Sunday, January 8, 2012

“Igor, I need a new brain”

When my wife and I first saw my neurosurgeon about my brain tumor, she answered one critical question that was worrying me – how big was it?  Her answer was simple, “about as big as your wife’s fist.” 

The answer was simple, graphic and, at the same time, somewhat terrifying. My skull wasn’t bulging out anyplace, which meant that my brain was being squished by the tumor.

Prior to the tumor, I liked my brain.  I always felt that I could think on my feet, do calculations in my head and remember stuff – like directions – without writing them down.

But lately, I couldn’t do any of that as well as I used to. I thought that I was just getting old and this happened to everybody. But after learning about the tumor, well, that changed everything. Maybe my “smarts” were being squished right out of my brain.  I mean unless you’re a sponge, there’s nothing good about being squashed.

Was my brain now…defective? A reject?  Was it a brain that nobody in their right mind would want?

In my daydream, I could imagine Dr. Frankenstein’s laboratory.  In it, there would be a row of early 1960-era computers, complete with tape drives whirring and clicking. The room would have that classic hospital-theater lighting which bathed the operating room in bright light and created dark shadows elsewhere in the room.

On the operating table, held down by massive leather straps, would be very large body with greenish skin. Gleaming scalpels and thongs and other wicked-looking instruments are laid out on a sterile table next to the strapped down monster.

Against a back wall, far from the operating table, there’s a row of human brains floating in large glass jars full of a bluish fluid that was percolating in and out of the jars through a translucent pipe.

All of a sudden, Dr. Frankenstein barks out an order, “It’s time. Igor, bring me the brain!”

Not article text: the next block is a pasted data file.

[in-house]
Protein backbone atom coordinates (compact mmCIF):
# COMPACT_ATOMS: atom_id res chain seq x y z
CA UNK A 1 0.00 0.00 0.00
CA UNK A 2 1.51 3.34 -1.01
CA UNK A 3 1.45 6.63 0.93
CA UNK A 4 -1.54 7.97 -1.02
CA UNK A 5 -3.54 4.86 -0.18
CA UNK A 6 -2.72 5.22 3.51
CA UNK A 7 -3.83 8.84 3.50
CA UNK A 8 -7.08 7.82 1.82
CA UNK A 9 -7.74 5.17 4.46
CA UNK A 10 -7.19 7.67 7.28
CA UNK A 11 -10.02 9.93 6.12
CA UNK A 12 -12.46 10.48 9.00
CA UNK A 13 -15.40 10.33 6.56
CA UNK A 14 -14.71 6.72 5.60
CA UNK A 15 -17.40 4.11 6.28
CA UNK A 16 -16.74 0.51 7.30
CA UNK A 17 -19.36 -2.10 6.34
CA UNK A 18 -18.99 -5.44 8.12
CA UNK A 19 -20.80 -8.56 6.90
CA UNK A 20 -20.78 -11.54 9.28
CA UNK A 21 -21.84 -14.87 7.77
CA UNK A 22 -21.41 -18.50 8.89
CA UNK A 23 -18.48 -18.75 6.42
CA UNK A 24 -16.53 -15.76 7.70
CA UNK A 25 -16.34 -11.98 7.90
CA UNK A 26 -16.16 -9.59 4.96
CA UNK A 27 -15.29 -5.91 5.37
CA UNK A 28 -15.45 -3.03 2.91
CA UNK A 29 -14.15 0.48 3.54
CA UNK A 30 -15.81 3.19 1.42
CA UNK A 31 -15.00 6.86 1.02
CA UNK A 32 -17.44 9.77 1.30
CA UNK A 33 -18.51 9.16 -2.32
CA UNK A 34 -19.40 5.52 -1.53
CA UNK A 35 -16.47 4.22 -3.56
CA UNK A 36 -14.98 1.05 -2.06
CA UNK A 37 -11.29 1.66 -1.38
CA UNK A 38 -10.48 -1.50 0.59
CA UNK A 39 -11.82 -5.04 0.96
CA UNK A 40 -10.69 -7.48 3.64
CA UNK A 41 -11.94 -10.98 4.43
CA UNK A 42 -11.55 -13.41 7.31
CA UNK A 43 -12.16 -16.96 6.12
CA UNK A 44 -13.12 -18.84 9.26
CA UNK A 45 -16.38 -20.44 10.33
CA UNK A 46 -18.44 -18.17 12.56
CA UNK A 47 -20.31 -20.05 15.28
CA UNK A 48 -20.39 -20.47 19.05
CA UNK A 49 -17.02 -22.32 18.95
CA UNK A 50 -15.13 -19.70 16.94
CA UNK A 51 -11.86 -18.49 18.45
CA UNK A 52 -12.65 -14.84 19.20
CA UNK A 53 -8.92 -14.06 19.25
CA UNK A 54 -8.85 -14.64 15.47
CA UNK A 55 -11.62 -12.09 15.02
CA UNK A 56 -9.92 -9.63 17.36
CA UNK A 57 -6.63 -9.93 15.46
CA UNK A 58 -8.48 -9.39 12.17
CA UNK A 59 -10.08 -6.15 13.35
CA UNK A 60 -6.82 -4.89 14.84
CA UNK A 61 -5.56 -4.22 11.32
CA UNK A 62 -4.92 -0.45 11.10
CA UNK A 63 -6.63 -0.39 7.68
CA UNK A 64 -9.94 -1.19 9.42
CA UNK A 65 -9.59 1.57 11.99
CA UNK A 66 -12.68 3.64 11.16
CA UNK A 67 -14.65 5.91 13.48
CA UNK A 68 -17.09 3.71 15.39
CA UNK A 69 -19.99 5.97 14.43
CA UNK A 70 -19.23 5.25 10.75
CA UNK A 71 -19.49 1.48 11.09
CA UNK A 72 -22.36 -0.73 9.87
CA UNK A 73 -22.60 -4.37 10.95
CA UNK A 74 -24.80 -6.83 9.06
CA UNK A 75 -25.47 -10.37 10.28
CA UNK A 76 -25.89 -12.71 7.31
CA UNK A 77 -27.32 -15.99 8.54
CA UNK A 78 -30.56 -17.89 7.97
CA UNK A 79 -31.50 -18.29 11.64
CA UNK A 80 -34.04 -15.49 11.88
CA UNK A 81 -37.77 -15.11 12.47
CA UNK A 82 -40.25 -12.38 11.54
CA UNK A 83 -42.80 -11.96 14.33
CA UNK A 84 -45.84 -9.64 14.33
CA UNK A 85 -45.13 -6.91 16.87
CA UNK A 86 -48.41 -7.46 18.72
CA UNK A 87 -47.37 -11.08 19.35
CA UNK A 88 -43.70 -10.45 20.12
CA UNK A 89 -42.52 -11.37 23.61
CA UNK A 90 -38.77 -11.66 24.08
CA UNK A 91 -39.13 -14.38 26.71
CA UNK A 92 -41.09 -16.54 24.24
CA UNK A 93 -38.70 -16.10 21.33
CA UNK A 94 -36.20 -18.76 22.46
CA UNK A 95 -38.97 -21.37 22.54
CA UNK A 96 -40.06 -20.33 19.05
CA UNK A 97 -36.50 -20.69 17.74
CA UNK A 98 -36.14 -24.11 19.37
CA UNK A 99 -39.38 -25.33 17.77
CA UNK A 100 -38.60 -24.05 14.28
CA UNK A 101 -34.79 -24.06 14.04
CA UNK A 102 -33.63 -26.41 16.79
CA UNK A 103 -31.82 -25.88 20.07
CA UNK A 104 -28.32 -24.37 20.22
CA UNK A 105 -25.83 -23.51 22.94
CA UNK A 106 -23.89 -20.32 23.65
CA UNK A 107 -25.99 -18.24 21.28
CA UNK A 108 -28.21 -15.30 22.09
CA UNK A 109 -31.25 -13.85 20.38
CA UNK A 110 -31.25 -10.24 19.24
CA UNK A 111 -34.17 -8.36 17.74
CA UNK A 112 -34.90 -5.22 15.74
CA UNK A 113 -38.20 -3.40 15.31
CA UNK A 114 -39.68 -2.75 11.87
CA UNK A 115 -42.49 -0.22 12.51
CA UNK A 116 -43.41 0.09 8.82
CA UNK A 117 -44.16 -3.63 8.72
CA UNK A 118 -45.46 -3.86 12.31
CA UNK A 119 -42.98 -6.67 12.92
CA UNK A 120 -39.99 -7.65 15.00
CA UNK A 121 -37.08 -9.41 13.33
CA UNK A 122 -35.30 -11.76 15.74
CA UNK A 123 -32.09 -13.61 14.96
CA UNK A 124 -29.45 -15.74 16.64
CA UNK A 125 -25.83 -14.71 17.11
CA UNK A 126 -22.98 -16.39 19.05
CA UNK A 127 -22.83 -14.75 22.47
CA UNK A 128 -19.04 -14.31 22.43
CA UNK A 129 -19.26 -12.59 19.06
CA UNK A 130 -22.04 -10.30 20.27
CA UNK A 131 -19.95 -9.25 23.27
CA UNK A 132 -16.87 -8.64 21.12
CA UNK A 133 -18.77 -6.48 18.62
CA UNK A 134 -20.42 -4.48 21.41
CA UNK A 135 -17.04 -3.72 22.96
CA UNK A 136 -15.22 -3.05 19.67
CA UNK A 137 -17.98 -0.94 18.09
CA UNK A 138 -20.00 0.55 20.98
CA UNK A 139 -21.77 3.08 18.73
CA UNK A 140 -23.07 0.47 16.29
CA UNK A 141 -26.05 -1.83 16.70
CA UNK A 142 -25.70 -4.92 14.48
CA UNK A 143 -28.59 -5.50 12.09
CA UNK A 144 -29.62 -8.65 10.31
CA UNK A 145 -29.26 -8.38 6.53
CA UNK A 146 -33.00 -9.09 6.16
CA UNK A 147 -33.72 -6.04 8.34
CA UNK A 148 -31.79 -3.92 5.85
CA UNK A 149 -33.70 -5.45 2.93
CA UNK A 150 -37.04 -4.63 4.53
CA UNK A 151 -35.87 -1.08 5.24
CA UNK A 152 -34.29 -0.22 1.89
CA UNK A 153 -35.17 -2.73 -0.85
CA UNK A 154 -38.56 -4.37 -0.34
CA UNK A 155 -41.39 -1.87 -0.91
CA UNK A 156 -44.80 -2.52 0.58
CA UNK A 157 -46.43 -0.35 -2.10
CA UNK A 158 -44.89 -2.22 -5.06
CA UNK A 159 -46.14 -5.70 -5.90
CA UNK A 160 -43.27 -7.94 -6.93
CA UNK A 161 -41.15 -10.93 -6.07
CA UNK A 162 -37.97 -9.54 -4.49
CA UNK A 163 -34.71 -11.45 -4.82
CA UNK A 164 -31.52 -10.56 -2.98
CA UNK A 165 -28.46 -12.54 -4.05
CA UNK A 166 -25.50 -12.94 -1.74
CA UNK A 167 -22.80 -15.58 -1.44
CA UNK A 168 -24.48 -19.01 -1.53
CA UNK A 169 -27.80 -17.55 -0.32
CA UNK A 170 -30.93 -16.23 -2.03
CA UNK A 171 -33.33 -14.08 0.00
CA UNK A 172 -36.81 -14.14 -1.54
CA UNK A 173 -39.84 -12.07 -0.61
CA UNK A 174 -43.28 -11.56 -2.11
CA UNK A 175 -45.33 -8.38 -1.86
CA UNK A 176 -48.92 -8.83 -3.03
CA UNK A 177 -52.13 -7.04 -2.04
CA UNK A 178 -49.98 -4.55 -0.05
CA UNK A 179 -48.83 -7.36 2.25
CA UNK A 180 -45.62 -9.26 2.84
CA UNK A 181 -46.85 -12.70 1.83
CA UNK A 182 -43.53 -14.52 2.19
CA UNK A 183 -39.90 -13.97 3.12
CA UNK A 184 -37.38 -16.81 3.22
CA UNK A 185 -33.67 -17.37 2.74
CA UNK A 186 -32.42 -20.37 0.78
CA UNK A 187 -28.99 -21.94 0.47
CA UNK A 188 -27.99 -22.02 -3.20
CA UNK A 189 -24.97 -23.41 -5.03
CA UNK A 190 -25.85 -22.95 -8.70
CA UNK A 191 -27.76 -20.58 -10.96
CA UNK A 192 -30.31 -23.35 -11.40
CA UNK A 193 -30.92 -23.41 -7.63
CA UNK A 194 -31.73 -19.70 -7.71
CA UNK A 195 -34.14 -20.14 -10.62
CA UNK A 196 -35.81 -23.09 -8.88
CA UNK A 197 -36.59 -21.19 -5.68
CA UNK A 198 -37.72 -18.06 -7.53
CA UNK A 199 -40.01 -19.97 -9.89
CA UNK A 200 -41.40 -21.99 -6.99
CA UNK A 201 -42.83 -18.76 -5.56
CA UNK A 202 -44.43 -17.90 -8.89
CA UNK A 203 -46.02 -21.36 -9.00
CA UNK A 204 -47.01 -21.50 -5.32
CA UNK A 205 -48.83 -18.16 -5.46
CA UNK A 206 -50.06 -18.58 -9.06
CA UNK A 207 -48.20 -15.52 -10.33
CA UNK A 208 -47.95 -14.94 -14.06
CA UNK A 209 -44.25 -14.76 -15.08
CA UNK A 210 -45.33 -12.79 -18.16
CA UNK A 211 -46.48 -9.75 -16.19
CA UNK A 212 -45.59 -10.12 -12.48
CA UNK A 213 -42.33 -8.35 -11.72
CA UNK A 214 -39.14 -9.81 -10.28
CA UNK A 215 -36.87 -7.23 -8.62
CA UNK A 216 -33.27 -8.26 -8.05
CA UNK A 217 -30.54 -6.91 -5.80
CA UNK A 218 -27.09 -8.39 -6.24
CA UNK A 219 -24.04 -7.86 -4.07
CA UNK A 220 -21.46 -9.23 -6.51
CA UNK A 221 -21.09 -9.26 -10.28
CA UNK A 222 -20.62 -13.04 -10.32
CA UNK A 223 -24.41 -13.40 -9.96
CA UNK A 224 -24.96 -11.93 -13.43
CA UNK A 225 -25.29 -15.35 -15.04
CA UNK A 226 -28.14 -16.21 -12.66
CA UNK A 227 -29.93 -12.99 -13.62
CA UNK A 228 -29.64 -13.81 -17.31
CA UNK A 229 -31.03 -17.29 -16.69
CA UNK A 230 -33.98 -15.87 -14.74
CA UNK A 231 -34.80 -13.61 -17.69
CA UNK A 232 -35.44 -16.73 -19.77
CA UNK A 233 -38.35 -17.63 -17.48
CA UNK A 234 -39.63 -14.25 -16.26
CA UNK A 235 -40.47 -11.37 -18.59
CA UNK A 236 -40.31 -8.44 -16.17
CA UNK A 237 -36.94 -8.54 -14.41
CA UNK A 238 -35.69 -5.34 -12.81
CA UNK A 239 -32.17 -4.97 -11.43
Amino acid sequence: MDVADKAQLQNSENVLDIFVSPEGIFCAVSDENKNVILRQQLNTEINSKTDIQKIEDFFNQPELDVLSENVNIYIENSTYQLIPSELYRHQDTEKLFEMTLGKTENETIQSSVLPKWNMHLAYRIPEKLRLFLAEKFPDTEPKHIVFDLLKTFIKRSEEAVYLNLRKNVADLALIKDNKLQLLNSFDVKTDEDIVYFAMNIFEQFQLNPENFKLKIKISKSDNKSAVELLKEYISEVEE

A misshapen, limping servant about five and a half feet tall comes into view and cry out in a breathy eastern-European accent, “Yes, Dr. Frankenstein”.

Igor awkwardly shuffles towards the back wall around large cabinets and vats of bubbling, odd-colored liquids. Sounds of his club foot scraping against the rough concrete floor echoes against the arching laboratory walls.

The row of human brains is on the top shelf – much too high for Igor to reach. So he pulls over an A-frame ladder on wheels. Breathing heavily, he locks the wheels, and slowly climbs to the top step, lurching from side-to-side along the way. He carefully lifts the stainless steel top off of the container and sets it down.  Then he puts on a pair of sturdy black-colored rubber gloves and carefully picks up the fragile brain.

Fluid is dripping down his gloves and onto the concrete floor as he tentatively steps down the worn rungs of the ladder. On the first step, he slides a little, but catches himself. The second step is wetter so he takes extra care. On the last step he sets his foot down into a puddle of the oozing fluid and slips.   

He careens to the left. Clumsily, he compensates waving his right arm with trying to hold the brain in his atrophied left arm and hand.  Abruptly, the brain slips out of his hands and lands on the floor with a decided “splat”.

Panicked, Igor quickly uses his wandering eye to see if Dr. Frankenstein has seen him drop the brain. He sighs when he sees that Dr. Frankenstein has his back to him, engrossed in his preparations.

Igor then focuses both eyes on the fallen brain, gingerly picks it up, wipes dirt off the side of the brain, and carries it to a special pedestal next to the operating table.  He then slowly scuttles towards the back of the room to position himself for a quick getaway when, all of a sudden, he hears Dr. Frankenstein bellow: “Igor! Igor? Igor, I need a new brain, this one’s squished!”

That’s how I felt about my brain. It was squished and I wanted another brain; my old good brain, a brain that worked a whole lot better than my squashed brain.

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